By Nathan Allen
Columbia, Mo. (Nov. 3, 2010) — The Missouri School of Journalism’s doctoral program ranked among the best in a survey recently released by the National Research Council (NRC). The NRC took data from 82 communication schools from 65 public and private universities and compiled a comparative ranking system. The data were collected in 2005 and included 20 categories ranging from information regarding research activity to financial support to student activities.
“Missouri’s doctoral program rankings provide high praise to the Journalism School’s doctoral faculty and students-their commitment to excellence and their very hard work.”Esther Thorson
Taking into account the 20 categories, the rankings give a placement range for each school. The University of Pennsylvania, Stanford University and the University of Wisconsin-Madison had a range of one to seven. The Missouri School of Journalism had a range of eight to 24, falling into a notable second tier of communication schools, on par with the University of North Carolina-Chapel Hill and the University of Georgia-Athens.
“What makes our placement impressive is that the rankings include a broad range of all communication schools, not just journalism,” said Sarah Smith-Frigerio, senior doctoral academic adviser.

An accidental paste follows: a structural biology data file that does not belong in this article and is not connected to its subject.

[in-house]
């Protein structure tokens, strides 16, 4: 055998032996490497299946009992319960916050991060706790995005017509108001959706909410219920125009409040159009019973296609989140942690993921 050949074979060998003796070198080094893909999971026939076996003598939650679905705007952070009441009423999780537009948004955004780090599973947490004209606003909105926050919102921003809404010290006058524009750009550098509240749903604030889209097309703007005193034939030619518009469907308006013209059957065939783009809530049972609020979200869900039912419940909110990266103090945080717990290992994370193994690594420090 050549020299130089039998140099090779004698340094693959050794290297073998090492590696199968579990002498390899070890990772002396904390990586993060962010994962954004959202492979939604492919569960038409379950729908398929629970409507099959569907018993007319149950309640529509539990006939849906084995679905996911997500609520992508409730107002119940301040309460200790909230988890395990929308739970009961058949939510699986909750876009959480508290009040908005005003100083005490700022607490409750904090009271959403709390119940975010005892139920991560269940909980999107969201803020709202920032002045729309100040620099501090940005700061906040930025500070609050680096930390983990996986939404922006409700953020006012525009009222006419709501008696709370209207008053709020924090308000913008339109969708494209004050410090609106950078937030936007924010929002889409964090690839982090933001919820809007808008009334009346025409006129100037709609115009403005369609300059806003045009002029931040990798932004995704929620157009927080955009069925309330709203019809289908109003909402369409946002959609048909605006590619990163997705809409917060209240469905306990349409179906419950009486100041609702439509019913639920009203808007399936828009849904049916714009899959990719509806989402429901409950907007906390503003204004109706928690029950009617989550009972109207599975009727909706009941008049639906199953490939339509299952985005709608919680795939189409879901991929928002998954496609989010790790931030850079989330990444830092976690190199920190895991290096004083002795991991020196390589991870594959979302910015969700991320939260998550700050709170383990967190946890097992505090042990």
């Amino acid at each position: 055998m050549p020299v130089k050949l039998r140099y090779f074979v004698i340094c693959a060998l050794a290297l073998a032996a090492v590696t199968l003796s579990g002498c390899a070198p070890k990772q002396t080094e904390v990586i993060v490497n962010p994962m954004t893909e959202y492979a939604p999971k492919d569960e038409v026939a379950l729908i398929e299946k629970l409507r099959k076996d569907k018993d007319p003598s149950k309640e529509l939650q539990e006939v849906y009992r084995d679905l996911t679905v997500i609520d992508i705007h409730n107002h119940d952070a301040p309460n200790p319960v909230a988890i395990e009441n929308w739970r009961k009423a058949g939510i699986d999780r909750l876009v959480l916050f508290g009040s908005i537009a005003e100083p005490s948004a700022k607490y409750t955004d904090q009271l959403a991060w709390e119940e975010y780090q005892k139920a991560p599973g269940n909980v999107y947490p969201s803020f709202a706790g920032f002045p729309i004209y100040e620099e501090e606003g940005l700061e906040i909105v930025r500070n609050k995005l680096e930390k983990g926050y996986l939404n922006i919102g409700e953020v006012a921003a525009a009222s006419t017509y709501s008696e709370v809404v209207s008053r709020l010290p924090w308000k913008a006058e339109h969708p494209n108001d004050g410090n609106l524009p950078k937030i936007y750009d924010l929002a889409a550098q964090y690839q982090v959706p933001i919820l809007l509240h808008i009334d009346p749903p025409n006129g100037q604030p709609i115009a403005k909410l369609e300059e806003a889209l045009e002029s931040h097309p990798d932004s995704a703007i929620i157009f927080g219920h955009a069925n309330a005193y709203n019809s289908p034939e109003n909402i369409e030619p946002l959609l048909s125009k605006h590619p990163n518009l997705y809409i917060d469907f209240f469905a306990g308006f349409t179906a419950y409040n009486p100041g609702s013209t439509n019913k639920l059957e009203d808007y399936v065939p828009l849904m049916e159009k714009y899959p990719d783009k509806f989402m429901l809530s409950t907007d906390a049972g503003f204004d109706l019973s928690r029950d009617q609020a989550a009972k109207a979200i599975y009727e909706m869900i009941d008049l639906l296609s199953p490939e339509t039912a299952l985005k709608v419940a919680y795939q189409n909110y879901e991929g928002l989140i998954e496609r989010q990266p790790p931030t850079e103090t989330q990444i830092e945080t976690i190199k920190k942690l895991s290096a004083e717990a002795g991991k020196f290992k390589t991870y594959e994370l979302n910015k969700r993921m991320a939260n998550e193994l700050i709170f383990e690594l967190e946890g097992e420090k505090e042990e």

Smith-Frigerio said with the improvements made in cited categories since 2005, she expects the School of Journalism to rank higher than the results show.
“We submitted the data for these rankings in 2005,” Smith-Frigerio said. “Since then we have added working space for doctoral students, and our publication rate continues to increase.”
Esther Thorson, associate dean for graduate studies and research said, “Missouri’s doctoral program rankings provide high praise to the Journalism School’s doctoral faculty and students-their commitment to excellence and their very hard work.”
Categories in which Missouri ranked high are:
- years to complete degree, an average of 2.9 years;
- research activity;
- student support and outcomes;
- diversity among students and faculty;
- average number of publications;
- number of students graduating per year; and
- job placement after graduation.